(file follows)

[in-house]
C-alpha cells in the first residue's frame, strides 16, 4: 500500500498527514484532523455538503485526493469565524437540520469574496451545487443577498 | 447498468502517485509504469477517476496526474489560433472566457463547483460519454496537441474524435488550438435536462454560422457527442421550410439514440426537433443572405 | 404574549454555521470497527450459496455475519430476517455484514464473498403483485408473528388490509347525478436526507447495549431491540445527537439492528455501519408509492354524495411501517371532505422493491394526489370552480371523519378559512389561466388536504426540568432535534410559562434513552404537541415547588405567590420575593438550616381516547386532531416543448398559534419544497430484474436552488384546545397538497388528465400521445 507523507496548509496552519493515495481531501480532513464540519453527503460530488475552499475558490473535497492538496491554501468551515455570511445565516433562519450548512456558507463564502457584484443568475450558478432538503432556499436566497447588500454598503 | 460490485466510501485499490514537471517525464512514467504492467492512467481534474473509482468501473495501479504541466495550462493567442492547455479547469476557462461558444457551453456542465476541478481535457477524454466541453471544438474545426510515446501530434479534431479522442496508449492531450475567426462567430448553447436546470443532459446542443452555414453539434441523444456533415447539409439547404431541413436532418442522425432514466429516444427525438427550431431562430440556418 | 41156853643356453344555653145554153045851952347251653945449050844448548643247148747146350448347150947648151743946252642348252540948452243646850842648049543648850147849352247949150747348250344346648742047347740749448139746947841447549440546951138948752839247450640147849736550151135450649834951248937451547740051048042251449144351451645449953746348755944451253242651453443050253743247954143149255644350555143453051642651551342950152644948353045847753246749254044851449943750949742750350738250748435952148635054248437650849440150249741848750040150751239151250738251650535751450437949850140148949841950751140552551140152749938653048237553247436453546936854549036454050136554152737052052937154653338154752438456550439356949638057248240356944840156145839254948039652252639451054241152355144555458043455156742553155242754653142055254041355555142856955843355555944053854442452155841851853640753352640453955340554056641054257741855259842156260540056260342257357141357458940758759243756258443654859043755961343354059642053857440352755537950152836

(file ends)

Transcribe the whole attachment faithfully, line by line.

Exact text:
[in-house]
C-alpha cells in the first residue's frame, strides 16, 4: 500500500498527514484532523455538503485526493469565524437540520469574496451545487443577498 | 447498468502517485509504469477517476496526474489560433472566457463547483460519454496537441474524435488550438435536462454560422457527442421550410439514440426537433443572405 | 404574549454555521470497527450459496455475519430476517455484514464473498403483485408473528388490509347525478436526507447495549431491540445527537439492528455501519408509492354524495411501517371532505422493491394526489370552480371523519378559512389561466388536504426540568432535534410559562434513552404537541415547588405567590420575593438550616381516547386532531416543448398559534419544497430484474436552488384546545397538497388528465400521445 507523507496548509496552519493515495481531501480532513464540519453527503460530488475552499475558490473535497492538496491554501468551515455570511445565516433562519450548512456558507463564502457584484443568475450558478432538503432556499436566497447588500454598503 | 460490485466510501485499490514537471517525464512514467504492467492512467481534474473509482468501473495501479504541466495550462493567442492547455479547469476557462461558444457551453456542465476541478481535457477524454466541453471544438474545426510515446501530434479534431479522442496508449492531450475567426462567430448553447436546470443532459446542443452555414453539434441523444456533415447539409439547404431541413436532418442522425432514466429516444427525438427550431431562430440556418 | 41156853643356453344555653145554153045851952347251653945449050844448548643247148747146350448347150947648151743946252642348252540948452243646850842648049543648850147849352247949150747348250344346648742047347740749448139746947841447549440546951138948752839247450640147849736550151135450649834951248937451547740051048042251449144351451645449953746348755944451253242651453443050253743247954143149255644350555143453051642651551342950152644948353045847753246749254044851449943750949742750350738250748435952148635054248437650849440150249741848750040150751239151250738251650535751450437949850140148949841950751140552551140152749938653048237553247436453546936854549036454050136554152737052052937154653338154752438456550439356949638057248240356944840156145839254948039652252639451054241152355144555458043455156742553155242754653142055254041355555142856955843355555944053854442452155841851853640753352640453955340554056641054257741855259842156260540056260342257357141357458940758759243756258443654859043755961343354059642053857440352755537950152836